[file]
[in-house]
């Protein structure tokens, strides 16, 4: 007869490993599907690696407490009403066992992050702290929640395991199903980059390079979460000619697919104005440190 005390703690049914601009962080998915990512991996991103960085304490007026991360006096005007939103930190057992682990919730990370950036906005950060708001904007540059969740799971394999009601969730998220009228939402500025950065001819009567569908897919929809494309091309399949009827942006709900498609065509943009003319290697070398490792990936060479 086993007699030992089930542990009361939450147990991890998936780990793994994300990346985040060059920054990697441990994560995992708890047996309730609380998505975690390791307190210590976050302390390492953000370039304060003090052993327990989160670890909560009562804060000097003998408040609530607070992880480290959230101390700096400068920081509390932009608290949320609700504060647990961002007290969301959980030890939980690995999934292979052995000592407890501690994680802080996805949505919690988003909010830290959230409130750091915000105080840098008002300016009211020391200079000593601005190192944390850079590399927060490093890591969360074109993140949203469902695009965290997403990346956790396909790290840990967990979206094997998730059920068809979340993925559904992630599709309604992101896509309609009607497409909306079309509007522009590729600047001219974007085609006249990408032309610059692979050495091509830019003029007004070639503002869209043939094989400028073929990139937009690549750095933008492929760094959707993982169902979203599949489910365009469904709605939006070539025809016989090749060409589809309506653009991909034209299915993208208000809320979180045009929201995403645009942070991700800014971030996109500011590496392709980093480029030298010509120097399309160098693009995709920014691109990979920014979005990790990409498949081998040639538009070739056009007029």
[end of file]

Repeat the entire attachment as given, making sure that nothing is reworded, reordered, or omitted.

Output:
[in-house]
């Protein structure tokens, strides 16, 4: 007869490993599907690696407490009403066992992050702290929640395991199903980059390079979460000619697919104005440190 005390703690049914601009962080998915990512991996991103960085304490007026991360006096005007939103930190057992682990919730990370950036906005950060708001904007540059969740799971394999009601969730998220009228939402500025950065001819009567569908897919929809494309091309399949009827942006709900498609065509943009003319290697070398490792990936060479 086993007699030992089930542990009361939450147990991890998936780990793994994300990346985040060059920054990697441990994560995992708890047996309730609380998505975690390791307190210590976050302390390492953000370039304060003090052993327990989160670890909560009562804060000097003998408040609530607070992880480290959230101390700096400068920081509390932009608290949320609700504060647990961002007290969301959980030890939980690995999934292979052995000592407890501690994680802080996805949505919690988003909010830290959230409130750091915000105080840098008002300016009211020391200079000593601005190192944390850079590399927060490093890591969360074109993140949203469902695009965290997403990346956790396909790290840990967990979206094997998730059920068809979340993925559904992630599709309604992101896509309609009607497409909306079309509007522009590729600047001219974007085609006249990408032309610059692979050495091509830019003029007004070639503002869209043939094989400028073929990139937009690549750095933008492929760094959707993982169902979203599949489910365009469904709605939006070539025809016989090749060409589809309506653009991909034209299915993208208000809320979180045009929201995403645009942070991700800014971030996109500011590496392709980093480029030298010509120097399309160098693009995709920014691109990979920014979005990790990409498949081998040639538009070739056009007029």